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Telcos bet on the public cloud for future 5G and data-powered services

Vodafone’s deal with Google is just the latest example of an operator leveraging the power of the cloud hyperscalers – but telco vendors are also embracing the cloud.

The debate around how telcos should take advantage of cloud services has been one of the hottest topics in the industry. It is likely to be a major theme at #MWC21 later this year, which will feature a ‘Cloud City’ for the first time. 

Last month saw Vodafone make a significant move, announcing a new, six-year strategic partnership with Google Cloud with the aim of launching a range of new cloud-based products and services. 

The pair plan to jointly build a new data platform – called ‘Nucleus’ – with the capability of processing and moving huge volumes of data globally from multiple systems into the cloud. The platform will be capable of processing around 50 terabytes of data per day, equivalent to 25,000 hours of HD film. 

Vodafone has already identified more than 700 use-cases. For example, on the network side, the operator says it will be able to precisely match network roll-out to consumer demand, increase capacity at critical times, and use machine learning to predict, detect, and fix issues before customers are aware of them.

There is the potential for public services too, such as the ability to provide governments with anonymised movement data to tackle the spread of diseases such as COVID-19. 

Vodafone is not the only operator shaping its future strategy around the public cloud. In the US, satellite broadcast operator Dish Network claimed to be the first telco in the world to run its entire network in the cloud via a deal with Amazon. Dish will begin deploying its fully-cloud-based 5G Open RAN network in the US later this year using Amazon’s market-leading AWS public cloud. 

As well as hosting all of Dish’s virtual infrastructure and OSS/BSS systems, AWS will also enable the telco’s enterprise customers to develop their own 5G services via private networks.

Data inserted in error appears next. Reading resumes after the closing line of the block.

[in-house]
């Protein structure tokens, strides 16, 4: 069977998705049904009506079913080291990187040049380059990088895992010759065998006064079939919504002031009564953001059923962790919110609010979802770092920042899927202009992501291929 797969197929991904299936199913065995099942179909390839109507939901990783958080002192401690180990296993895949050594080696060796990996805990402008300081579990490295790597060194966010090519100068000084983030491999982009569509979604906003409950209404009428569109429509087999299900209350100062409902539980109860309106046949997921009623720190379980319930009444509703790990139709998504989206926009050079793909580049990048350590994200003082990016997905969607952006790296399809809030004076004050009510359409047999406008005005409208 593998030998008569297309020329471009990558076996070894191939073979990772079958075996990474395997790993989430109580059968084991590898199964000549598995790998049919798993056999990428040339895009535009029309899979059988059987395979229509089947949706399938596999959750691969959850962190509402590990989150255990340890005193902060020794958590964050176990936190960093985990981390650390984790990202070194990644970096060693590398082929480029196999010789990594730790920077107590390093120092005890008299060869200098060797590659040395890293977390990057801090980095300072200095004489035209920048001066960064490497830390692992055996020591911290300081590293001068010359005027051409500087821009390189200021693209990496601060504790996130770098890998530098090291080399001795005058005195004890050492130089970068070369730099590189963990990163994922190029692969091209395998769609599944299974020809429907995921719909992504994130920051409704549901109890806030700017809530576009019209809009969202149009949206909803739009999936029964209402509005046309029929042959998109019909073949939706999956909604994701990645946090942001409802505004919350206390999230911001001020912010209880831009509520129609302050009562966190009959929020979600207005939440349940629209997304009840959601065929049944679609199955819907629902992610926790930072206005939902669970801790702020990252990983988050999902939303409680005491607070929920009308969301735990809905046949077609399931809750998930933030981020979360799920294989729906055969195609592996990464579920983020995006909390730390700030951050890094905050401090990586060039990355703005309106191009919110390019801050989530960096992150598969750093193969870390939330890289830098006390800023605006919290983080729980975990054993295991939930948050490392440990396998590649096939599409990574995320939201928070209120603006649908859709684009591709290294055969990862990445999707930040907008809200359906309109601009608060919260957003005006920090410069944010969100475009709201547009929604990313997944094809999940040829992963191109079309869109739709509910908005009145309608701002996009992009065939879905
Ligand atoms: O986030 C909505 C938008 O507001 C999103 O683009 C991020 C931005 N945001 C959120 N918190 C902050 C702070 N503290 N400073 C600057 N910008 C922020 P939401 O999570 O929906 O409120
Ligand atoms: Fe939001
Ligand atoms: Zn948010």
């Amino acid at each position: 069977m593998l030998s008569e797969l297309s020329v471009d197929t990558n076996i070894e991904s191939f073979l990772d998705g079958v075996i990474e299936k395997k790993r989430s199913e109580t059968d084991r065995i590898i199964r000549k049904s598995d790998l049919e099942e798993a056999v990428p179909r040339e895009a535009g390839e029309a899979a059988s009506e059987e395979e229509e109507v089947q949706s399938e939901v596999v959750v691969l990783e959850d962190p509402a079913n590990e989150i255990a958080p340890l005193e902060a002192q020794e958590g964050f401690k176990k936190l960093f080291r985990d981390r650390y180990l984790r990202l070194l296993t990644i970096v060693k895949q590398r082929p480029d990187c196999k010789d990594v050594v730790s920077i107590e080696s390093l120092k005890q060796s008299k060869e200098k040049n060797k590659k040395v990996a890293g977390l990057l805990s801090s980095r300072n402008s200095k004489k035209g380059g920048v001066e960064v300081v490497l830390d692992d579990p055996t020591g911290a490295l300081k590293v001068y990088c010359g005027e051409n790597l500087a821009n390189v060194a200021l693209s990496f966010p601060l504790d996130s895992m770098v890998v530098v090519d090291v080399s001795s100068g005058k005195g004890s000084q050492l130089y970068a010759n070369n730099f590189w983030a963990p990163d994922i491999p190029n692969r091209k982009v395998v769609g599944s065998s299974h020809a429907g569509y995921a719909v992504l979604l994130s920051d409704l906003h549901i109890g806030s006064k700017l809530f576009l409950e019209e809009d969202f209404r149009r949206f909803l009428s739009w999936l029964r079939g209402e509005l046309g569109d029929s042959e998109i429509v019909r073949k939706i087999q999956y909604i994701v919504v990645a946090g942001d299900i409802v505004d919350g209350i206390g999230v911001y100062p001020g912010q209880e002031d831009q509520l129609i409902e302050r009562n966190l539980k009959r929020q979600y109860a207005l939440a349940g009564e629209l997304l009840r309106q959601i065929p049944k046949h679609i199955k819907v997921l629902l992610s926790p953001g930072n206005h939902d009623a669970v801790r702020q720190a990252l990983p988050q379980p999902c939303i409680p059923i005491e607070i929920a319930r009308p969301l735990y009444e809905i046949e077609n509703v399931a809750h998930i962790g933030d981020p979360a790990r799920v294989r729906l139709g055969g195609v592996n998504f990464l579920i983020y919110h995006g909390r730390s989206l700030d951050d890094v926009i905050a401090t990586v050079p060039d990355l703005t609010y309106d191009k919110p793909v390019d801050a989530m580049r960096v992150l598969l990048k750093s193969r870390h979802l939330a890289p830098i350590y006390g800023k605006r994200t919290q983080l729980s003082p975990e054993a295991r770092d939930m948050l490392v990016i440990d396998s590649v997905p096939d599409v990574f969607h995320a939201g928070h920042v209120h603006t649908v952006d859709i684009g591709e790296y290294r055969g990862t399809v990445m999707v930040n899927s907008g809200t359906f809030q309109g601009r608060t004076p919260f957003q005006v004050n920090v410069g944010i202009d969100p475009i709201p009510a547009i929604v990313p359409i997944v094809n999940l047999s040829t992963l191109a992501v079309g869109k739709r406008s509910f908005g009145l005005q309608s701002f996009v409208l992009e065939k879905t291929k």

“I think telcos increasingly want to move in this direction. They want to have the ability to not have to build and maintain everything themselves,” Amazon CEO Andy Jassy told the Financial Times. He added that the current network architecture approach was “expensive and slower than they’d wish” as telcos look to move into the 5G era. 

These moves appear to present a threat to the traditional telecom equipment vendors such as Ericsson, Nokia and Huawei. 

But these vendors are also placing their strategic bets on the cloud. For example, Ericsson recently extended its partnership with Amazon to offer its BSS portfolio via AWS. 

The vendor believes such as move would offer its telco customers a choice of cloud-based solutions. “When I talk to customers about their cloud transformations, clear patterns are emerging”, says Ericsson’s Mats Karlsson in a blog post announcing the deal. “Service providers want choice. Some are working with private cloud, some are moving towards public cloud and some are embracing a hybrid approach. But they also want choice when it comes to cloud providers”.

Rival vendor Nokia struck a similar deal with Google Cloud in January 

But as we have discussed previously, moving an entire telco’s operations into the cloud is far from straightforward. As Ericsson noted in a recent paper, legacy BSS systems may in some cases be “decades-old” but are still being used by telcos around the world today. This makes a quick switch to a fully cloud-based architecture impossible.

“The challenge for CSPs lies in converting the enthusiasm for all things digital at the top of the organisation into a detailed vision for the entire business,” warned the TM Forum in a recent report. “Without a holistic strategy, cloud migration could fall victim to short-term budgeting decisions.”

But this caution hasn’t dampened the enthusiasm of some of the most zealous advocates of telcos using the public cloud. One of the most vocal has been TelcoDR, the telco cloud consultancy that has taken on Ericsson’s space at #MWC21 to create the ‘Cloud City’. 

“We believe the future of telecom can best be delivered by the public cloud,” said TelcoDR’s outspoken founder, Danielle Royston, in a blog post. “We’re tired of the old guard creating [fear, uncertainty and doubt] about the adoption of cloud technologies that other industries have been benefiting from for years.”

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